The #1 Reason Why You're Always So Tired, According to Science
Getting a good night's sleep is crucial for your health and overall well-being. If you don't recharge your body with the amount of sleep it truly needs, the deficit will negatively impact how you feel physically, your ability to focus, and how you behave. One night without good, solid sleep can, unfortunately, throw your entire week off.
The Sleep Foundation reports that being deprived of sleep over a length of time can create long-term health issues, negatively impact relationships and your job, and even bring on feelings of depression. Not getting the sleep you need and feeling refreshed on the regular is something to be concerned about.
Read on to learn more, and next, check out The 6 Best Exercises for Strong and Toned Arms in 2022, Trainer Says.
You're not the only one wondering, "Why am I tired literally all the time?"
According to Google search data, that particular question has been looked up over and over again this month. As a matter of fact, "Why am I always tired?" has been a key phrase typed into search bars 500% more during this month, and more than any question has ever been searched throughout the past 18 years. (To be precise, we're talking since the beginning of Google searches in 2004!)
This is a pretty extraordinary phenomenon, wouldn't you agree? We have the well-being and sleep experts over at Eachnight.com to thank for this discovery, who reported the astonishing number of times the query has been searched.
You might have COVID, but there are other potential causes for your fatigue
There are many obvious factors that the world is experiencing right now that likely contribute to this curiosity and shared feeling of tiredness. Not only has the Centers for Disease Control and Prevention listed fatigue as a symptom of COVID-19,—and a symptom of long COVID by American Medical Association member Devang Sanghavi, MD—but there are other potential causes that can be playing a part.
Yes, stress could be the main reason for your fatigue
"The past two years of the COVID-19 pandemic, with fear, illness, and multiple lockdowns stretching our emotional and physical resources to their limit, have had an extraordinary effect on our sleep," sleep expert at Eachnight.com, Jasmin Lee, explains. "For many of us, our bodies have been in crisis mode for over a year, dealing with untenable situations such as working full time from home while home-schooling children, the potential grief of losing loved ones to the virus, or simply the grinding loneliness of being unable to meet family and friends face-to-face, which–as human beings–we need for our mental health and stability."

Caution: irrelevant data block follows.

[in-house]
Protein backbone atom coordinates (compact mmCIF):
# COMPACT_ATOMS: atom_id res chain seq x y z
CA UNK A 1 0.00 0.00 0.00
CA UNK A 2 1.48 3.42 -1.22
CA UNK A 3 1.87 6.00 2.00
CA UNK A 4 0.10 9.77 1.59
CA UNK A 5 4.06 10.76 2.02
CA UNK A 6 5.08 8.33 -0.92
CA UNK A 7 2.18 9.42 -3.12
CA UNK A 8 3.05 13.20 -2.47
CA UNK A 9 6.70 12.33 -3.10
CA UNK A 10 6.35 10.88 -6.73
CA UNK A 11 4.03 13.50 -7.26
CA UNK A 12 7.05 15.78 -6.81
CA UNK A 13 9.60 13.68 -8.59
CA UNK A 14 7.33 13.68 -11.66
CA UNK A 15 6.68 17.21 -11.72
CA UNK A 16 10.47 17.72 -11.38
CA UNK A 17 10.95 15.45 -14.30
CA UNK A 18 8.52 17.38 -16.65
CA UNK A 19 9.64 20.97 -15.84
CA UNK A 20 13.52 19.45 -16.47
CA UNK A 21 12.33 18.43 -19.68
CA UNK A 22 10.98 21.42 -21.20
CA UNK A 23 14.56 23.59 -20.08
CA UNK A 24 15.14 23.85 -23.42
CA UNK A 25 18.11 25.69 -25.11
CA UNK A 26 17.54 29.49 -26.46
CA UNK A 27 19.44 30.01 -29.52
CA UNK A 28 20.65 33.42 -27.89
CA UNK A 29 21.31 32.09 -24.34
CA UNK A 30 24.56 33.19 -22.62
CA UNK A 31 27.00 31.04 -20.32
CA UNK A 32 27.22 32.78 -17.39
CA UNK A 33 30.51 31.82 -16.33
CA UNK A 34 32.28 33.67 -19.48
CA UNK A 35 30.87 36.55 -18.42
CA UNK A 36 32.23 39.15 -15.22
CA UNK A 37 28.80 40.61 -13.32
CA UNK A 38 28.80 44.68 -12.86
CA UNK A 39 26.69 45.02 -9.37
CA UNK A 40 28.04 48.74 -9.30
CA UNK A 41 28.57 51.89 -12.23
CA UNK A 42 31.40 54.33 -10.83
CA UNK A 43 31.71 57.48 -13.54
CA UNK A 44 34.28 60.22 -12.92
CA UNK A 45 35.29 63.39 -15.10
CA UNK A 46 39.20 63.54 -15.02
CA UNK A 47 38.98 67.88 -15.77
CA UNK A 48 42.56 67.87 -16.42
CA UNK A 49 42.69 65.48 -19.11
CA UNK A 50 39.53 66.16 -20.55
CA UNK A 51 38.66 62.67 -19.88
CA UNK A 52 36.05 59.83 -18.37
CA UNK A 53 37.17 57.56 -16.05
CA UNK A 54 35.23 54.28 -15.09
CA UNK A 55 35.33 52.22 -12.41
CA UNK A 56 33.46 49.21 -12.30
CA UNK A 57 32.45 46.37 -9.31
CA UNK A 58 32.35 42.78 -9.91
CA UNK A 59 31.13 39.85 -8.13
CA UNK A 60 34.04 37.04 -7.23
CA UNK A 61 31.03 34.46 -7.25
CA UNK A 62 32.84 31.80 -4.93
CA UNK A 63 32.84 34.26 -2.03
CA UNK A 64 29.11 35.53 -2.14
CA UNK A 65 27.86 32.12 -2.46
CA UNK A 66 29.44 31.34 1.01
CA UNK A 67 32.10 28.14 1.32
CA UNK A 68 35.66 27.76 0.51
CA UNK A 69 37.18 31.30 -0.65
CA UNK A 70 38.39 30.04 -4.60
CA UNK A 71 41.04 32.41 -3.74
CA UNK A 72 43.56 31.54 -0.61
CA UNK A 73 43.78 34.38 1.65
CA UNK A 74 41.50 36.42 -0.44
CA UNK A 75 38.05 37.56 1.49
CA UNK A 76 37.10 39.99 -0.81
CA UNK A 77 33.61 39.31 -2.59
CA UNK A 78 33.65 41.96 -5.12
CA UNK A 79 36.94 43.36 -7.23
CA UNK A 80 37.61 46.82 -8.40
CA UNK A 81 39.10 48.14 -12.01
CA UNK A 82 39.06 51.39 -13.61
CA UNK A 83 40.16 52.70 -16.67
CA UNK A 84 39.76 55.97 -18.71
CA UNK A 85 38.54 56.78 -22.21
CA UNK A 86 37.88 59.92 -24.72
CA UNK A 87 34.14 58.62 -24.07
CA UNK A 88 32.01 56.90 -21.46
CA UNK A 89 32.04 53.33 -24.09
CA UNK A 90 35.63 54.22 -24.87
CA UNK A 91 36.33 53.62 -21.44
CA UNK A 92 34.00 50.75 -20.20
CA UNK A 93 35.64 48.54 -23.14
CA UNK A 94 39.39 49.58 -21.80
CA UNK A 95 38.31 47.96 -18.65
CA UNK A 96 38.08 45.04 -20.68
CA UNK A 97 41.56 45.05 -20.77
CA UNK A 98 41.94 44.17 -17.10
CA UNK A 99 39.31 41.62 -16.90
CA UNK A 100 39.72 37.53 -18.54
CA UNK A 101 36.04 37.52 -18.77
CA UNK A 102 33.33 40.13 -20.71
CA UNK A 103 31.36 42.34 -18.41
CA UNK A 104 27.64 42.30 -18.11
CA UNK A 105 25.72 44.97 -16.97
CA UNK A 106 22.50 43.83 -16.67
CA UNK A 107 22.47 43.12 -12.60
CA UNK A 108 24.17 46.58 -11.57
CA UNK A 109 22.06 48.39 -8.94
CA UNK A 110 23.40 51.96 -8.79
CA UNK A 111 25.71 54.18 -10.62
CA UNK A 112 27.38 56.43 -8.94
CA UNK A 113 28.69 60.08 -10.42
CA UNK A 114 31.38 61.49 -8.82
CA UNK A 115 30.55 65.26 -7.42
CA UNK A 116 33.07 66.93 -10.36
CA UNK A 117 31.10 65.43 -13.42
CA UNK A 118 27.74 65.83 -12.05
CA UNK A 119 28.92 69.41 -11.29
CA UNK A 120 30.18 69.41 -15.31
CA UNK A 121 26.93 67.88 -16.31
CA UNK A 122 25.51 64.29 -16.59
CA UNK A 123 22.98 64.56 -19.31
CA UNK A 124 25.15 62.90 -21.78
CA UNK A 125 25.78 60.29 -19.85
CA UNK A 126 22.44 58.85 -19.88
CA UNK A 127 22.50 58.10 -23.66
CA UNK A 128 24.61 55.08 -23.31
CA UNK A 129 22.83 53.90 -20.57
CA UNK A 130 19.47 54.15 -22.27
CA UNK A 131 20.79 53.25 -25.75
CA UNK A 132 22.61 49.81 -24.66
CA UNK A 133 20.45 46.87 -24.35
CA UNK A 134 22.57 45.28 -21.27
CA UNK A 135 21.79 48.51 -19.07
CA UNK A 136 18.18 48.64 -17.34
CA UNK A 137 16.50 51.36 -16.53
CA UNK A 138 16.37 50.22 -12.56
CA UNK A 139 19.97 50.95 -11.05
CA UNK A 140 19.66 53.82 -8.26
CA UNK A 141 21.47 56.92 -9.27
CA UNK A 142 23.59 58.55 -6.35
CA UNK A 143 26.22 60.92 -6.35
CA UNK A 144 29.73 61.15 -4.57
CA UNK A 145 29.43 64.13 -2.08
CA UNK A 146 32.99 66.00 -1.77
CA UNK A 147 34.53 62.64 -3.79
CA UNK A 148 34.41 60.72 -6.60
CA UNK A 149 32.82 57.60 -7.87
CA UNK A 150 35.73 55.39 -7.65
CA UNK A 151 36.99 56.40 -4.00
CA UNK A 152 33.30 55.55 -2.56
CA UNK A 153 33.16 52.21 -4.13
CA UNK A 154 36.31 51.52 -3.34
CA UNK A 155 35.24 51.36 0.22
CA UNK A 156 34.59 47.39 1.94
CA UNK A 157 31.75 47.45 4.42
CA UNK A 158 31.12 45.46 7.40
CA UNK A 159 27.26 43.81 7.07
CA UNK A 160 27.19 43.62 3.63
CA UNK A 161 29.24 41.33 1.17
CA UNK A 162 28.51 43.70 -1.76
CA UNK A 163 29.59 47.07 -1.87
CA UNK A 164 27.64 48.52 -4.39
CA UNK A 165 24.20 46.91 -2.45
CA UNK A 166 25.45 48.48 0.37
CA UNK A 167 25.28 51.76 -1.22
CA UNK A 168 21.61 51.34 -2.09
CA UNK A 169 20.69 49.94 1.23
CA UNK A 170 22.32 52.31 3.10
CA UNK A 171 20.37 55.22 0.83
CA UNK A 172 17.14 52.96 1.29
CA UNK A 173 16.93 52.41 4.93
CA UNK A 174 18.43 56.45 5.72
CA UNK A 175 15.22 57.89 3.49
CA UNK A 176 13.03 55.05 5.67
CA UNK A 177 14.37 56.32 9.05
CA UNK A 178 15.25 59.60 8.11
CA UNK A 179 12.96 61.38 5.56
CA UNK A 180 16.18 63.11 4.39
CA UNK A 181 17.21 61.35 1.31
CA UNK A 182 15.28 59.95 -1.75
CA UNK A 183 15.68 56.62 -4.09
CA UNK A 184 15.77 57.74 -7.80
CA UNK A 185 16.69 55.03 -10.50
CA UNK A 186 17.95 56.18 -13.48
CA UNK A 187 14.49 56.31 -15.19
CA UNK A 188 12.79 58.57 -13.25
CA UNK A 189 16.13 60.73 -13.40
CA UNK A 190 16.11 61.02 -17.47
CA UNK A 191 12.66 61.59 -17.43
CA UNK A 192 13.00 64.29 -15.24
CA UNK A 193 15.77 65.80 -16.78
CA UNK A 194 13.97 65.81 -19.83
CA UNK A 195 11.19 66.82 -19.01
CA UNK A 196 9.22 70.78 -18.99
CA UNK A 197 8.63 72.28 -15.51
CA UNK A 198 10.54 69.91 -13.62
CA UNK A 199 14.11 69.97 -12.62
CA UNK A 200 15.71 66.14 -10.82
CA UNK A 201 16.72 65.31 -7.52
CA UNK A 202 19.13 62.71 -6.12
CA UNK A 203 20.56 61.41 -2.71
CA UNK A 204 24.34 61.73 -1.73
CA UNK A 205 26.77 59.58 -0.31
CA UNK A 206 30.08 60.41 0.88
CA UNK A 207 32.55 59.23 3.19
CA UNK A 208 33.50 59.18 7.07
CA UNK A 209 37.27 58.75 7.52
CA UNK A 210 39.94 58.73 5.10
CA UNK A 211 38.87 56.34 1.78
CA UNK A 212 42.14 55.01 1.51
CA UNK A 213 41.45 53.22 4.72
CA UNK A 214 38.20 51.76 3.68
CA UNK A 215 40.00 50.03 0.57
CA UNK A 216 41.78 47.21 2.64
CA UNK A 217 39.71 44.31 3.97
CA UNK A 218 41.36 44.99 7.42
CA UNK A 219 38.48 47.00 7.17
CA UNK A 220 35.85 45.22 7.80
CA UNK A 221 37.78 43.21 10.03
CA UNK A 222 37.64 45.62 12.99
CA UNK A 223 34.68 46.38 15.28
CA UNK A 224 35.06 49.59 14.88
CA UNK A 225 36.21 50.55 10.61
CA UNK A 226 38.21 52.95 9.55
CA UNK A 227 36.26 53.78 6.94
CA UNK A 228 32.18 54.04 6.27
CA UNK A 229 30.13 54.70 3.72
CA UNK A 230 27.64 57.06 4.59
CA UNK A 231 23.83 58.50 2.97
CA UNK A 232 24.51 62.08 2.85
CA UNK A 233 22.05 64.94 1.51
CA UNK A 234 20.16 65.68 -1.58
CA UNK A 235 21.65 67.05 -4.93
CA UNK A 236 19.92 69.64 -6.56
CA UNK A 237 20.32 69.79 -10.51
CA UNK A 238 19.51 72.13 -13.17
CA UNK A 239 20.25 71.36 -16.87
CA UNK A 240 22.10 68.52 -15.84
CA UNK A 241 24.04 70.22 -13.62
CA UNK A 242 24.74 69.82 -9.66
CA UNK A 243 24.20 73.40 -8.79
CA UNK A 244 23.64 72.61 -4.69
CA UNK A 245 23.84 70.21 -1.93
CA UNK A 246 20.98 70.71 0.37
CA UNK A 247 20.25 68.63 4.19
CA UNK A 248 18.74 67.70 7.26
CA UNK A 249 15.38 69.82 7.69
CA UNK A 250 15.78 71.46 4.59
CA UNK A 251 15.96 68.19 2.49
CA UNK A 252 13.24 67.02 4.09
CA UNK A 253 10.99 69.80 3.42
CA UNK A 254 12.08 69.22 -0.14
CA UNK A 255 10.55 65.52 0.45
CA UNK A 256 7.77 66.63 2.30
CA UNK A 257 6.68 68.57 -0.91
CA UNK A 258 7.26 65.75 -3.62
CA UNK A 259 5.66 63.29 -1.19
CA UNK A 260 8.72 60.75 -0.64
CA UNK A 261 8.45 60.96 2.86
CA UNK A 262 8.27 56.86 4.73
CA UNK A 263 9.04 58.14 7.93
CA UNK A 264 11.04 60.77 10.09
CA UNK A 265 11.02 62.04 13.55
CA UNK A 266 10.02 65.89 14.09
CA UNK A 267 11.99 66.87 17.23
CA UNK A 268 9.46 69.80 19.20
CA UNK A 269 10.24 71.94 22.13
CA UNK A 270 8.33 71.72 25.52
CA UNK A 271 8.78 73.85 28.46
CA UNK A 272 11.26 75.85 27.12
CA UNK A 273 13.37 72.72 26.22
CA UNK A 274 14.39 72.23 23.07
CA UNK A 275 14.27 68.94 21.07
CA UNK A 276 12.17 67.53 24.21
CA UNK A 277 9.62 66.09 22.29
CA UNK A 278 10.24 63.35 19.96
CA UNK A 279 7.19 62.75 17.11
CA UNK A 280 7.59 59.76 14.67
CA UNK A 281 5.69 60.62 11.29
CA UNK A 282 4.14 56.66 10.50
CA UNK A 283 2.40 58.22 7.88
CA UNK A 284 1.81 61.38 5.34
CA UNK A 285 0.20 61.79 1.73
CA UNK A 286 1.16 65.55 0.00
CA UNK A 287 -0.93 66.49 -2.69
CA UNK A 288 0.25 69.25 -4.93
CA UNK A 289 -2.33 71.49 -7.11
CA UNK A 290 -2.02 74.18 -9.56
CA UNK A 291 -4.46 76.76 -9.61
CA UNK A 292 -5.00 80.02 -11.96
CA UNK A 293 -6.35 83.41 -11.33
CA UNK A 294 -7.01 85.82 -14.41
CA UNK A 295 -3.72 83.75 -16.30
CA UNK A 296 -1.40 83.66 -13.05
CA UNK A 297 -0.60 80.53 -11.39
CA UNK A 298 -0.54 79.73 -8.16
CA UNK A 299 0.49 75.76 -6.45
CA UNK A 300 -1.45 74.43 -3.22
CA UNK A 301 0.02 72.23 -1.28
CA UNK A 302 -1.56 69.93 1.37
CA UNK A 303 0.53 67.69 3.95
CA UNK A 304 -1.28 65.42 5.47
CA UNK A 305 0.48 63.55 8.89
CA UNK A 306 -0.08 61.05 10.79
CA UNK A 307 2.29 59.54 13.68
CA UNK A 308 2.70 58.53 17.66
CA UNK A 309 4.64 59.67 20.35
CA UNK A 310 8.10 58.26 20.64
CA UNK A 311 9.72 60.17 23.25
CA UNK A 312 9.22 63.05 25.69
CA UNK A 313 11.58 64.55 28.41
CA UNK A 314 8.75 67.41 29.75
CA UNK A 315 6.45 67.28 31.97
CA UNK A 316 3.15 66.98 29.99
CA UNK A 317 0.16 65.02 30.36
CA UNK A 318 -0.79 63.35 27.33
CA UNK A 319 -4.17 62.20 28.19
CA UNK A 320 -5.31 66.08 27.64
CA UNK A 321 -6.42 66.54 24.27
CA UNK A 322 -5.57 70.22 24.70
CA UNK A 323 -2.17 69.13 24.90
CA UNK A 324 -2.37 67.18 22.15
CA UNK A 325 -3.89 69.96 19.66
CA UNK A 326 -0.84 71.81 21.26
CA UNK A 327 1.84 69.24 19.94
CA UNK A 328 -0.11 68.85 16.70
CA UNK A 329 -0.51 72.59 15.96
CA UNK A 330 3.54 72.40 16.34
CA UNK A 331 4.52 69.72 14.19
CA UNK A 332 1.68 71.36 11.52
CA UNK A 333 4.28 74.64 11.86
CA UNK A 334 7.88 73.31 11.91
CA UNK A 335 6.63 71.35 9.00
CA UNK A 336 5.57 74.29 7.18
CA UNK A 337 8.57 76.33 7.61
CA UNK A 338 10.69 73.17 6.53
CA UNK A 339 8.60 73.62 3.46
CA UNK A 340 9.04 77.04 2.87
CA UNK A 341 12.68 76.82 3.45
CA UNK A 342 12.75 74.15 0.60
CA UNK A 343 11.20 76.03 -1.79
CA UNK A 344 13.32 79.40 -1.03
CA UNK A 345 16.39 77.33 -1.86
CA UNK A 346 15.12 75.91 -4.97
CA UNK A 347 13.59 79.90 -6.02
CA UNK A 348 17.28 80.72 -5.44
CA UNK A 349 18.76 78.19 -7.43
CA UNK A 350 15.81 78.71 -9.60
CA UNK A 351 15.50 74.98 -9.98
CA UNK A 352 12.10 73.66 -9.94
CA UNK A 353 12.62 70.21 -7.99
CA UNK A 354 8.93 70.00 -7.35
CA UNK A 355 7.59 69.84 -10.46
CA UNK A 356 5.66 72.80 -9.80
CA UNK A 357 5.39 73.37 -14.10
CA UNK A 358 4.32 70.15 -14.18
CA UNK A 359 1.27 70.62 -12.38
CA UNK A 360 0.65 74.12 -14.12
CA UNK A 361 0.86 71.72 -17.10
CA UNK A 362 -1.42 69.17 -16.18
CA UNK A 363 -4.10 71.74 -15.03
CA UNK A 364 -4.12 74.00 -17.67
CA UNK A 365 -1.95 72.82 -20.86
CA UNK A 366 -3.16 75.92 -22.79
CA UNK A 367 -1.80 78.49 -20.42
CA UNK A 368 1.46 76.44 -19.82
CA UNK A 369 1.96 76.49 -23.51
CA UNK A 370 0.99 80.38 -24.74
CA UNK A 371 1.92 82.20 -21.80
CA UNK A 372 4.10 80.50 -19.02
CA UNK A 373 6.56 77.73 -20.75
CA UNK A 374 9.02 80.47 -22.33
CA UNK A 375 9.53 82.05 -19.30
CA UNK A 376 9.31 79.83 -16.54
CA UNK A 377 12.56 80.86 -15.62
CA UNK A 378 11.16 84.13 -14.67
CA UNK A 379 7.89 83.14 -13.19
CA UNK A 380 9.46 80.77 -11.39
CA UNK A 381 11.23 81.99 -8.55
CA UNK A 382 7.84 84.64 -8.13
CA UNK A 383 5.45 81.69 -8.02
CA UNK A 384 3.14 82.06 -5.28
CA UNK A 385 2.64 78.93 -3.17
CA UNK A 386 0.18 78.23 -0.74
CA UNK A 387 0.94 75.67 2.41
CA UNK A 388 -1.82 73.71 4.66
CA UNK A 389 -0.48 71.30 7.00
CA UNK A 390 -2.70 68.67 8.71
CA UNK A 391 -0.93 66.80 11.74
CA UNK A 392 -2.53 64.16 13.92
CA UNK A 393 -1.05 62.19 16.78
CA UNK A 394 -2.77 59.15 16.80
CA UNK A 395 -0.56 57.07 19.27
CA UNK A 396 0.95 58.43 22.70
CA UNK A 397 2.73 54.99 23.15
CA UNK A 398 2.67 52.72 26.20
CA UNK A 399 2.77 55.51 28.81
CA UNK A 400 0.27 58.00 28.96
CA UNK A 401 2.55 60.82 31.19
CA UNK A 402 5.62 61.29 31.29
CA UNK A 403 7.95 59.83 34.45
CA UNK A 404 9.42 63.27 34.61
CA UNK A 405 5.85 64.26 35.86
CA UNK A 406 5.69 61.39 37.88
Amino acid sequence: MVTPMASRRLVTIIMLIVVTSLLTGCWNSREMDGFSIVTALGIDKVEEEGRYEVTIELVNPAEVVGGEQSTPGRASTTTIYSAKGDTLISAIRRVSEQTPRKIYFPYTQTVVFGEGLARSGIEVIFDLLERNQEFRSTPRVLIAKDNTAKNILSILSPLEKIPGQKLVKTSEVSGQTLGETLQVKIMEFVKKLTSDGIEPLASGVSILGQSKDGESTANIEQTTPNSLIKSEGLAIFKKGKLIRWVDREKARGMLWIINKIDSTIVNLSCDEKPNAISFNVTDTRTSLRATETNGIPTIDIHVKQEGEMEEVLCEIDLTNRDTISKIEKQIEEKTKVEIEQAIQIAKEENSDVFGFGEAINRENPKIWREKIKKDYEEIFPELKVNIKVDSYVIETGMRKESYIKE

Lee further comments on how stress can negatively affect our REM sleep and also promote insomnia. Without a good night's sleep, your next day may very well be doomed. As a matter of fact, a study published in BMC Research Notes reveals the close link between perceived stress and fatigue, and a survey via the American Psychological Association reveals 3 out of 4 Americans believe the pandemic is a major source of stress.
"For many medical workers on the frontline of the pandemic, the stress and exhaustion of battling the virus [have] led to 'combat fatigue' where depression, burnout, and PTSD symptoms such as nightmares are commonplace as they continue to run on an empty tank. 'Long Covid,' with its often-debilitating fatigue, is also being increasingly reported in former COVID-19 patients," Lee explains.
This pandemic has been a dark cloud that brought isolation, disruption, illness, and fatigue, which Lee refers to as "a toxic mixture of exhaustion as we approach the two-year anniversary of the start of the pandemic, reflecting the huge spike in people Googling their tiredness symptoms."
When in doubt, if you're constantly feeling fatigued, it's crucial to consult with your healthcare professional to pinpoint exactly what's going on.
For more sleep advice, check out Feeling Tired? These Supplements Can Help You, Experts Say and Why Do You Always Wake Up in the Middle of the Night? A Sleep Specialist Weighs In.
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